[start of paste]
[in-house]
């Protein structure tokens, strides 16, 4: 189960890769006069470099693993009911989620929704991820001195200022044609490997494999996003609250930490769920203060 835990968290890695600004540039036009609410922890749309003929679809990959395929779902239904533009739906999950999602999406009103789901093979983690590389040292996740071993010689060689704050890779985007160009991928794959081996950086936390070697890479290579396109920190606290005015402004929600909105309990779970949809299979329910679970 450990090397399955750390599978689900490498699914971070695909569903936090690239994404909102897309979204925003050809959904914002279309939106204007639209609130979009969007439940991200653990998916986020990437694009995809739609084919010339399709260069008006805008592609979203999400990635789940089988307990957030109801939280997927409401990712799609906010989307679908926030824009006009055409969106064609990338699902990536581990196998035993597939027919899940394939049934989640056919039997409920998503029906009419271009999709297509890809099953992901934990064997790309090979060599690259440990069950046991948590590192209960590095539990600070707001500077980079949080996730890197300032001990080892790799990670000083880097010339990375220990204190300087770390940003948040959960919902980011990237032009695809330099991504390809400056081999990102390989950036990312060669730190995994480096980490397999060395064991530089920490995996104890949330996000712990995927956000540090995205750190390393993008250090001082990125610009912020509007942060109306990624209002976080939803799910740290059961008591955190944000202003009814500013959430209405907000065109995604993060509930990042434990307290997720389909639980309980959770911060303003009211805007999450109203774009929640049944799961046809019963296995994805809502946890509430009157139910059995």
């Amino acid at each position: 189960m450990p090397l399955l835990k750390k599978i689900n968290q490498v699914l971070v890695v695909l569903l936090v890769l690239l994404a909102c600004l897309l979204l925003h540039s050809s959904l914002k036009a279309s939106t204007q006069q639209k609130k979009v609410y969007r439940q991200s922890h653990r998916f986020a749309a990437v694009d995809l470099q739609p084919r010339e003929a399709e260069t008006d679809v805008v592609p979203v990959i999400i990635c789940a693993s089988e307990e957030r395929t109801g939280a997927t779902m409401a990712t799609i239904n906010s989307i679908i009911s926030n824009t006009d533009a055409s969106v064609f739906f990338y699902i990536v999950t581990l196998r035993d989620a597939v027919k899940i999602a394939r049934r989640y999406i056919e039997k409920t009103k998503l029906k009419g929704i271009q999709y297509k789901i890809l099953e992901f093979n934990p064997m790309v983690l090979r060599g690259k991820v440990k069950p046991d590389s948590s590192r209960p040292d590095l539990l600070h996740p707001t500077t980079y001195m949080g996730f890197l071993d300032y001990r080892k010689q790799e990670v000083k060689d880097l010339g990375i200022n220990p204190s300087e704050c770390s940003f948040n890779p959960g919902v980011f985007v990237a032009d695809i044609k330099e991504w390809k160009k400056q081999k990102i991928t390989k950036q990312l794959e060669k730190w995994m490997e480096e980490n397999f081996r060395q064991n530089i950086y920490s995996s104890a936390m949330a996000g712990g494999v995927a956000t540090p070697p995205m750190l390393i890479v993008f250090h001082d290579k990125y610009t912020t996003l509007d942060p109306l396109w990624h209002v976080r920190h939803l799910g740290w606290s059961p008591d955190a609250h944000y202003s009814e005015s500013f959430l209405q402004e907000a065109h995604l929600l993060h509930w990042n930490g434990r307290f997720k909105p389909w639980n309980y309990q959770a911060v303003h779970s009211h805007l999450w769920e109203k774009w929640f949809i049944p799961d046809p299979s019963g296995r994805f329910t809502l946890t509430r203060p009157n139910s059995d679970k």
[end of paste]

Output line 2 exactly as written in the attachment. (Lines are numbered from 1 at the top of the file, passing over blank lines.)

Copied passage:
């Protein structure tokens, strides 16, 4: 189960890769006069470099693993009911989620929704991820001195200022044609490997494999996003609250930490769920203060 835990968290890695600004540039036009609410922890749309003929679809990959395929779902239904533009739906999950999602999406009103789901093979983690590389040292996740071993010689060689704050890779985007160009991928794959081996950086936390070697890479290579396109920190606290005015402004929600909105309990779970949809299979329910679970 450990090397399955750390599978689900490498699914971070695909569903936090690239994404909102897309979204925003050809959904914002279309939106204007639209609130979009969007439940991200653990998916986020990437694009995809739609084919010339399709260069008006805008592609979203999400990635789940089988307990957030109801939280997927409401990712799609906010989307679908926030824009006009055409969106064609990338699902990536581990196998035993597939027919899940394939049934989640056919039997409920998503029906009419271009999709297509890809099953992901934990064997790309090979060599690259440990069950046991948590590192209960590095539990600070707001500077980079949080996730890197300032001990080892790799990670000083880097010339990375220990204190300087770390940003948040959960919902980011990237032009695809330099991504390809400056081999990102390989950036990312060669730190995994480096980490397999060395064991530089920490995996104890949330996000712990995927956000540090995205750190390393993008250090001082990125610009912020509007942060109306990624209002976080939803799910740290059961008591955190944000202003009814500013959430209405907000065109995604993060509930990042434990307290997720389909639980309980959770911060303003009211805007999450109203774009929640049944799961046809019963296995994805809502946890509430009157139910059995």